}

bool empty() const
{
return size() == 0;
}

bool full() const
{
return size() == circular_buffer_data_.index_mask + 1;
}

private:
alignas(CACHE_LINE_SIZE) std::atomic<cursor_data> cursor_data_;
circular_buffer_data circular_buffer_data_;

private:
bounded_circular_mpmc_queue(
const bounded_circular_mpmc_queue&) = delete;
bounded_circular_mpmc_queue& operator=(
const bounded_circular_mpmc_queue&) = delete;
};

#endif



I'm wondering if my push/pop methods work as I think they do? Is there any chance of the ABA problem? And is the use of the spin-lock to guard each node they best way of doing it? I'm using one because in theory it shouldn't really need to be used very often, as in the vast majority of cases where no-one else is still in the middle of working with the node.

Any help would be greatly appreatiated! Cheers.

# Remove do_work_through_lock()

The intention behind this function is good, and the implementation looks reasonable for its intended use. However, since you added lock() and unlock() member functions, you can use a std::lock_guard to lock your spin_lock. This means that you can write:

void set_data(const T& in_data)
{
std::lock_guard lg(spin_lock_);
data = in_data;
}


If the function you would pass to do_work_through_lock() would be more complicated and could potentially throw exceptions, you cannot guarantee that unlock() would be called. std::lock_guard however takes care of that.

# Use an enum class for should_yield_not_pause

Suppose you want to declare a queue that should yield, you have to write something like:

bounded_circular_mpmc_queue<int, 10, true> queue;


While it's very normal to see a value type and a size being passed as template parameters for a container, that true says very little. It's not only hard for someone reading this code to understand what it means, it might also be unclear for someone writing this code whether true means yield or pause. You can make it much more explicit by passing it as an enum class type template parameter, like so:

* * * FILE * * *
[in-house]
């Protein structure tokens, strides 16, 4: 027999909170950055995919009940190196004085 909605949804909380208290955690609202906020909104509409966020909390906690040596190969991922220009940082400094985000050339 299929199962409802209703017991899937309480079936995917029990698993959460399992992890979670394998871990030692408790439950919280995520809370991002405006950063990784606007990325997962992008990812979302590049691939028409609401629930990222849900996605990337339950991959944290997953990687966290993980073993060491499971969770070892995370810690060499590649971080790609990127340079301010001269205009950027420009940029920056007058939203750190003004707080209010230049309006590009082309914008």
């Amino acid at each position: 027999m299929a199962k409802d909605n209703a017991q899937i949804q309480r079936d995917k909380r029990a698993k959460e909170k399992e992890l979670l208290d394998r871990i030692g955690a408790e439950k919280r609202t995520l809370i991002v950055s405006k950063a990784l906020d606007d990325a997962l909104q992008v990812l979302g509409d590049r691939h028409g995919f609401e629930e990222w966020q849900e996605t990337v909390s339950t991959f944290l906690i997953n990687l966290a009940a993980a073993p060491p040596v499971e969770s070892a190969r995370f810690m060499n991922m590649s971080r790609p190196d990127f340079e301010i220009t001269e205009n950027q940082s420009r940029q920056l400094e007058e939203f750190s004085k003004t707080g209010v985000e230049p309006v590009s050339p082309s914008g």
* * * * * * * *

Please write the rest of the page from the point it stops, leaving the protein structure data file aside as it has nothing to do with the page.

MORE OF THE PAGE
enum class wait_method {
YIELD,
PAUSE,
};

template <typename T, uint_least32_t queue_size, wait_method yield_or_pause = wait_method::YIELD>
class bounded_circular_mpmc_queue final
{
...
};


And when you need to decide whether to yield or pause write:

yield_or_pause == wait_method::YIELD ? std::this_thread::yield() : HARDWARE_PAUSE();


It might also help to make a private member function that yields-or-pauses, so you only have to write this logic once. Finally, while I wouldn't recommend it over the enum class solution, you could consider passing a function pointer as a template parameter:

template <typename T, uint_least32_t queue_size, void (*wait_method)() = std::this_thread::yield>
class bounded_circular_mpmc_queue final
{
...
};


And then just call wait_method() whenever you need to wait. This allows the user to pass an arbitrary non-member function.

Yet another solution is to take away the choice from the user, and instead do something like pausing for the first 10 iterations or so, and if you still haven't got a lock by then, start yielding.

# Proper way to align things

Maybe CACHE_LINE_SIZE is set correctly for the CPU you are running on your code on, but it might be wrong on another CPU. Since your code only compiles with C++17 and up, consider using std::hardware_destructive_interference_size to get the size objects need to be apart to avoid cache line sharing. (Note that it might not be implemented in the C++ standard library you are using, so use the fallback shown in the example.)

Furthermore, there is no need to add padding bytes to structs you want to align. Your calculations for the size is incorrect anyway, as % has a higher operator precedence than -, and it would fail to compile if CACHE_LINE_SIZE is smaller than the size of the data you want to align, since taking the remainder of a negative number might be negative in C++. So consider writing:

struct buffer_node
{
alignas(std::hardware_destructive_interference_size) T data;
alignas(std::hardware_destructive_interference_size) spin_lock spin_lock_;
...
};


# std::atomic<T> does not guarantee it is lock-free